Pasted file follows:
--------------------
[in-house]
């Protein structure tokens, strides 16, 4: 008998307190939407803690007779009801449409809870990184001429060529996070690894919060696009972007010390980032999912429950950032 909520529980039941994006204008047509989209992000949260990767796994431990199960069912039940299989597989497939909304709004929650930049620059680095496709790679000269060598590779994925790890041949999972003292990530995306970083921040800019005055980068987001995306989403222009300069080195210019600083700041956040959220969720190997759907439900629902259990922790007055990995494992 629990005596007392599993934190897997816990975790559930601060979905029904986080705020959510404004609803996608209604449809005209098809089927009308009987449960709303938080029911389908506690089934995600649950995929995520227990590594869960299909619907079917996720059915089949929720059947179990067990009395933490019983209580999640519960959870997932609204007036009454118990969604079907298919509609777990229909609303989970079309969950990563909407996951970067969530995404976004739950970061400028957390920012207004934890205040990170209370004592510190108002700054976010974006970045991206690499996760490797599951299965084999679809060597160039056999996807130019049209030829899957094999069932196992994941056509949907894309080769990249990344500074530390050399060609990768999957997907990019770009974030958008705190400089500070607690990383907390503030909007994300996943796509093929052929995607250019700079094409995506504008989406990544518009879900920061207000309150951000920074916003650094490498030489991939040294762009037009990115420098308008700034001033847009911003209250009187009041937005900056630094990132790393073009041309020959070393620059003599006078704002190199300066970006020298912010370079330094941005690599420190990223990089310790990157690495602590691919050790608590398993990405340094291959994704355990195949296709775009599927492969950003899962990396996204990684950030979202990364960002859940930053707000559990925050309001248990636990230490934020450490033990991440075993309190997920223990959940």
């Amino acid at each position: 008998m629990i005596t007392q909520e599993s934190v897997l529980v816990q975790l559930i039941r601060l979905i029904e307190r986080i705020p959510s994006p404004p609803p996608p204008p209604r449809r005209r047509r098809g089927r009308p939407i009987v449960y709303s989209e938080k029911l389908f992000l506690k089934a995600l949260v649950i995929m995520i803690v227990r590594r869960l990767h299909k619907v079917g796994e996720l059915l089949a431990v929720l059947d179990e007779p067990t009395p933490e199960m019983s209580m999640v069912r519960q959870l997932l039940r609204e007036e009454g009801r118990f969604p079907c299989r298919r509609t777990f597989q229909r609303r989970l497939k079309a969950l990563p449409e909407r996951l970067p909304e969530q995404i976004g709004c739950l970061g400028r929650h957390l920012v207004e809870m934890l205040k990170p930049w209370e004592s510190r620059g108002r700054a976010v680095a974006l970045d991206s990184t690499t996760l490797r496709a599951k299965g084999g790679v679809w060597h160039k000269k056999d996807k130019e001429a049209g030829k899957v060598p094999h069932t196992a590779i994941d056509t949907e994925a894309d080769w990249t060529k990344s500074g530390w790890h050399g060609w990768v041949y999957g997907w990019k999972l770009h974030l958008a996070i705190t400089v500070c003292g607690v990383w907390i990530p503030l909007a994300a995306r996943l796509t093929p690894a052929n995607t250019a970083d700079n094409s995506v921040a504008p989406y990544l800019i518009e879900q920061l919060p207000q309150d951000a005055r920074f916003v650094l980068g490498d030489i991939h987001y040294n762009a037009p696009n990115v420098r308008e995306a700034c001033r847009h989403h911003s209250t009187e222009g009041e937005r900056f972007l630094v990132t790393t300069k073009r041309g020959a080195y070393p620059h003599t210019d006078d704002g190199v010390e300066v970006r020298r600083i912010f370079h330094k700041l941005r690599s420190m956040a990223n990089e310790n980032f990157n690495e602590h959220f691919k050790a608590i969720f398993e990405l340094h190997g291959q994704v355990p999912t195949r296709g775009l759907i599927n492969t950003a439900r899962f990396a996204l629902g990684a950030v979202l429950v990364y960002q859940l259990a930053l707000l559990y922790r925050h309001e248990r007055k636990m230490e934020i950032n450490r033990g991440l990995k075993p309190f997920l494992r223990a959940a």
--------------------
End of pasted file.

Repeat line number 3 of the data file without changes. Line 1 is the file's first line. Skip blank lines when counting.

């Amino acid at each position: 008998m629990i005596t007392q909520e599993s934190v897997l529980v816990q975790l559930i039941r601060l979905i029904e307190r986080i705020p959510s994006p404004p609803p996608p204008p209604r449809r005209r047509r098809g089927r009308p939407i009987v449960y709303s989209e938080k029911l389908f992000l506690k089934a995600l949260v649950i995929m995520i803690v227990r590594r869960l990767h299909k619907v079917g796994e996720l059915l089949a431990v929720l059947d179990e007779p067990t009395p933490e199960m019983s209580m999640v069912r519960q959870l997932l039940r609204e007036e009454g009801r118990f969604p079907c299989r298919r509609t777990f597989q229909r609303r989970l497939k079309a969950l990563p449409e909407r996951l970067p909304e969530q995404i976004g709004c739950l970061g400028r929650h957390l920012v207004e809870m934890l205040k990170p930049w209370e004592s510190r620059g108002r700054a976010v680095a974006l970045d991206s990184t690499t996760l490797r496709a599951k299965g084999g790679v679809w060597h160039k000269k056999d996807k130019e001429a049209g030829k899957v060598p094999h069932t196992a590779i994941d056509t949907e994925a894309d080769w990249t060529k990344s500074g530390w790890h050399g060609w990768v041949y999957g997907w990019k999972l770009h974030l958008a996070i705190t400089v500070c003292g607690v990383w907390i990530p503030l909007a994300a995306r996943l796509t093929p690894a052929n995607t250019a970083d700079n094409s995506v921040a504008p989406y990544l800019i518009e879900q920061l919060p207000q309150d951000a005055r920074f916003v650094l980068g490498d030489i991939h987001y040294n762009a037009p696009n990115v420098r308008e995306a700034c001033r847009h989403h911003s209250t009187e222009g009041e937005r900056f972007l630094v990132t790393t300069k073009r041309g020959a080195y070393p620059h003599t210019d006078d704002g190199v010390e300066v970006r020298r600083i912010f370079h330094k700041l941005r690599s420190m956040a990223n990089e310790n980032f990157n690495e602590h959220f691919k050790a608590i969720f398993e990405l340094h190997g291959q994704v355990p999912t195949r296709g775009l759907i599927n492969t950003a439900r899962f990396a996204l629902g990684a950030v979202l429950v990364y960002q859940l259990a930053l707000l559990y922790r925050h309001e248990r007055k636990m230490e934020i950032n450490r033990g991440l990995k075993p309190f997920l494992r223990a959940a």